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Prisons as Panacea or Pariah? The Countervailing Consequences of the Prison Boom on the Political Economy of Rural Towns

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  • John M. Eason

    () (Department of Sociology, Texas A&M University, 311 Academic Building, College Station, TX 77843, USA)

Abstract

The nascent literature on prison proliferation in the United States typically reveals negative impacts for communities of color. Given that Southern rural communities were the most likely to build during the prison boom (1970–2010), however, a more nuanced understanding of prison impact is warranted. Using a dataset matching and geocoding all 1663 U.S. prisons with their Census-appointed place, this study explores the countervailing consequences of the prison boom on rural towns across multiple periods. For example, locales that adopted prisons at earlier stages of the prison boom era received a short-term boom compared to those that did not, but these effects were not lasting. Furthermore, later in the boom, prison-building protected towns against additional economic decline. Thus, neither entirely pariah nor panacea, the prison functions as a state-sponsored public works program for disadvantaged rural communities but also supports perverse economic incentives for prison proliferation. Methodological, substantive, theoretical, and policy implications regarding the intersection of race and punishment are explored.

Suggested Citation

  • John M. Eason, 2017. "Prisons as Panacea or Pariah? The Countervailing Consequences of the Prison Boom on the Political Economy of Rural Towns," Social Sciences, MDPI, Open Access Journal, vol. 6(1), pages 1-23, January.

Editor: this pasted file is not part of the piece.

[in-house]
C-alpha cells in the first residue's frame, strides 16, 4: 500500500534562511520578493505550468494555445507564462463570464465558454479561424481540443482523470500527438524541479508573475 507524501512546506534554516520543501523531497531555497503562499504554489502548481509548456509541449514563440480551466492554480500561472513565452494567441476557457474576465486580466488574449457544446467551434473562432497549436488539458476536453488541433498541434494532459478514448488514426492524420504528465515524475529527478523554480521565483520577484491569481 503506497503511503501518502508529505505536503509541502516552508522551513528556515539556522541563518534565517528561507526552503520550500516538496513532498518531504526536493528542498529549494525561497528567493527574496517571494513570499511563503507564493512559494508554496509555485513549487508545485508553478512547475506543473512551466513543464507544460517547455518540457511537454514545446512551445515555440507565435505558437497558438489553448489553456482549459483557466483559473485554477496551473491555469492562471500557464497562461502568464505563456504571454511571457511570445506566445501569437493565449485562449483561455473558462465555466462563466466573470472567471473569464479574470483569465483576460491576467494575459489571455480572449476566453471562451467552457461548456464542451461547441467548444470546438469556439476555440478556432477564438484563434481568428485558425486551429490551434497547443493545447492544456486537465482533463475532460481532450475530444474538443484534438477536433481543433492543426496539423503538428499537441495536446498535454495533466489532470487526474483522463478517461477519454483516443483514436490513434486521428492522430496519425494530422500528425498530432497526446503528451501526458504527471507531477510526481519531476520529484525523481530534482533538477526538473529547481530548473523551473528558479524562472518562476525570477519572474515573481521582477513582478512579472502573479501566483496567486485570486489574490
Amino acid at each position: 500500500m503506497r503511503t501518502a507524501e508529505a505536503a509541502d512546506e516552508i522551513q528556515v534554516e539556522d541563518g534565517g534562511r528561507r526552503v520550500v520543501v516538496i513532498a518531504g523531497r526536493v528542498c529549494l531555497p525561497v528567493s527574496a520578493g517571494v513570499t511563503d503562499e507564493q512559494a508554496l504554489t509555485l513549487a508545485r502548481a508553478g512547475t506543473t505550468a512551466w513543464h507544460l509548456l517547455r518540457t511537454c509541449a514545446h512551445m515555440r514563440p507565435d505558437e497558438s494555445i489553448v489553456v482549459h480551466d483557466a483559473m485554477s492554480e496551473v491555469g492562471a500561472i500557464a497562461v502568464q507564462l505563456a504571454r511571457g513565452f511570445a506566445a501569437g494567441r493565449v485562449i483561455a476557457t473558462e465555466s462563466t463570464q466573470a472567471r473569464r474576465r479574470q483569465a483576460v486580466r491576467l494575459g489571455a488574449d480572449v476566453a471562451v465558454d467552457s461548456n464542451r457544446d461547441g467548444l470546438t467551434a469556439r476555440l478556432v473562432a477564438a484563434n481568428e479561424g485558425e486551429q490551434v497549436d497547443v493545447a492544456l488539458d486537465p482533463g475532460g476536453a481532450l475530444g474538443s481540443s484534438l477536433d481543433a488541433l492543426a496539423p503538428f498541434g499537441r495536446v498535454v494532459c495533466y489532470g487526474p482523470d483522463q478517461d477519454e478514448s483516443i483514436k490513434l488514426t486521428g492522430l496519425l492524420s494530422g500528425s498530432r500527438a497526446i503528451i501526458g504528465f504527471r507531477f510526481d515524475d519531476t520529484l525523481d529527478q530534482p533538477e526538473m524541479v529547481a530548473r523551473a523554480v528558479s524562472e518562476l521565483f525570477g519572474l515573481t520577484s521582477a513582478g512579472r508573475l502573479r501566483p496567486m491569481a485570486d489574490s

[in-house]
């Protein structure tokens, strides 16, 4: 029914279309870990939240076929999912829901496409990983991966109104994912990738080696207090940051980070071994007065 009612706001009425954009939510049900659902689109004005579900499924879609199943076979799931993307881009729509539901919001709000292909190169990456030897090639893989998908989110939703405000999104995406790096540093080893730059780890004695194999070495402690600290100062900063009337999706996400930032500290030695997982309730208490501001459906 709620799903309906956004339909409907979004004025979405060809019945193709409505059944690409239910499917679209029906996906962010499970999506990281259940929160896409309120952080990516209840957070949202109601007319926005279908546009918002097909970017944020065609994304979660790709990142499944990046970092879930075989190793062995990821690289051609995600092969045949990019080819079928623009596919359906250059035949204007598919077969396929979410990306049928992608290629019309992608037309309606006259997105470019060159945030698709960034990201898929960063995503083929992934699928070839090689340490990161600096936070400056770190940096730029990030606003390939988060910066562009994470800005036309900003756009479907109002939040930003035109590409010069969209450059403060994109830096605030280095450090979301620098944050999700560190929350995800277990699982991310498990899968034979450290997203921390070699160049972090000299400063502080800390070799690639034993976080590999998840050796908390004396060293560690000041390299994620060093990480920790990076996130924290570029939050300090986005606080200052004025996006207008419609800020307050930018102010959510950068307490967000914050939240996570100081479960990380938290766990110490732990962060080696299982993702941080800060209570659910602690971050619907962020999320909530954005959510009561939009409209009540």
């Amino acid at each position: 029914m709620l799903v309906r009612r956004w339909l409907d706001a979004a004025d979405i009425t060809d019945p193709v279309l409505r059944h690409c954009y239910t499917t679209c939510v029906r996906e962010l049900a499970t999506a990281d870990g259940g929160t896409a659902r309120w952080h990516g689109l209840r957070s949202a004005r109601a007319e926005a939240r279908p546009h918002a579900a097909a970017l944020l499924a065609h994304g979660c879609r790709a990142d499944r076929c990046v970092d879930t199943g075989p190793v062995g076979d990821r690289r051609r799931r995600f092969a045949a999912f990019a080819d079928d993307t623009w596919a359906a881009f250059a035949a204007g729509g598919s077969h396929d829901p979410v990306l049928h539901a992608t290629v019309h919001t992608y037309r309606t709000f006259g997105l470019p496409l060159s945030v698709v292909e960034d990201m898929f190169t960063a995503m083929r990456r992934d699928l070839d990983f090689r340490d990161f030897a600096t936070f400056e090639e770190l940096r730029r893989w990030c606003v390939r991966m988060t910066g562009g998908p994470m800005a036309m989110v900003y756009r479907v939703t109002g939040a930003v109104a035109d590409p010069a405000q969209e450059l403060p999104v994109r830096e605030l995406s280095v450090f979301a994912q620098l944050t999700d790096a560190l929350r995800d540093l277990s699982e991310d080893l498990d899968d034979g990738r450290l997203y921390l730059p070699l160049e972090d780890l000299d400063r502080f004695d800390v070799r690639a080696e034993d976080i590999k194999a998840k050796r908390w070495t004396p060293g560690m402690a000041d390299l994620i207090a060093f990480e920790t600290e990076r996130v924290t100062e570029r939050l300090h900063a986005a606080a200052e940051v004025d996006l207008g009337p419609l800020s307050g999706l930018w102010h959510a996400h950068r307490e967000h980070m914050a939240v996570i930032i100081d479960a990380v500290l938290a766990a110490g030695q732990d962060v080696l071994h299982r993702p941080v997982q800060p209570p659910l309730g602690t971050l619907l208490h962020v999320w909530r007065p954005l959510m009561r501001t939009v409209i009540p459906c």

• Handle: RePEc:gam:jscscx:v:6:y:2017:i:1:p:7-:d:87602
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    References listed on IDEAS

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    1. Daniel Lichter & Domenico Parisi & Steven Grice & Michael Taquino, 2007. "National estimates of racial segregation in rural and small-town America," Demography, Springer;Population Association of America (PAA), vol. 44(3), pages 563-581, August.
    2. Christopher Wildeman, 2009. "Parental imprisonment, the prison boom, and the concentration of childhood disadvantage," Demography, Springer;Population Association of America (PAA), vol. 46(2), pages 265-280, May.
    3. Gregory Hooks & Clayton Mosher & Shaun Genter & Thomas Rotolo & Linda Lobao, 2010. "Revisiting the Impact of Prison Building on Job Growth: Education, Incarceration, and County‐Level Employment, 1976–2004," Social Science Quarterly, Southwestern Social Science Association, vol. 91(1), pages 228-244, March.
    4. Amy K. Glasmeier & Tracey Farrigan, 2007. "The Economic Impacts of the Prison Development Boom on Persistently Poor Rural Places," International Regional Science Review, , vol. 30(3), pages 274-299, July.
    5. Gregory Hooks & Clayton Mosher & Thomas Rotolo & Linda Lobao, 2004. "The Prison Industry: Carceral Expansion and Employment in U.S. Counties, 1969–1994," Social Science Quarterly, Southwestern Social Science Association, vol. 85(1), pages 37-57, March.
    6. Daniel T. Lichter & Domenico Parisi & Michael C. Taquino & Brian Beaulieu, 2007. "Race and the micro-scale spatial concentration of poverty," Cambridge Journal of Regions, Economy and Society, Cambridge Political Economy Society, vol. 1(1), pages 51-67.
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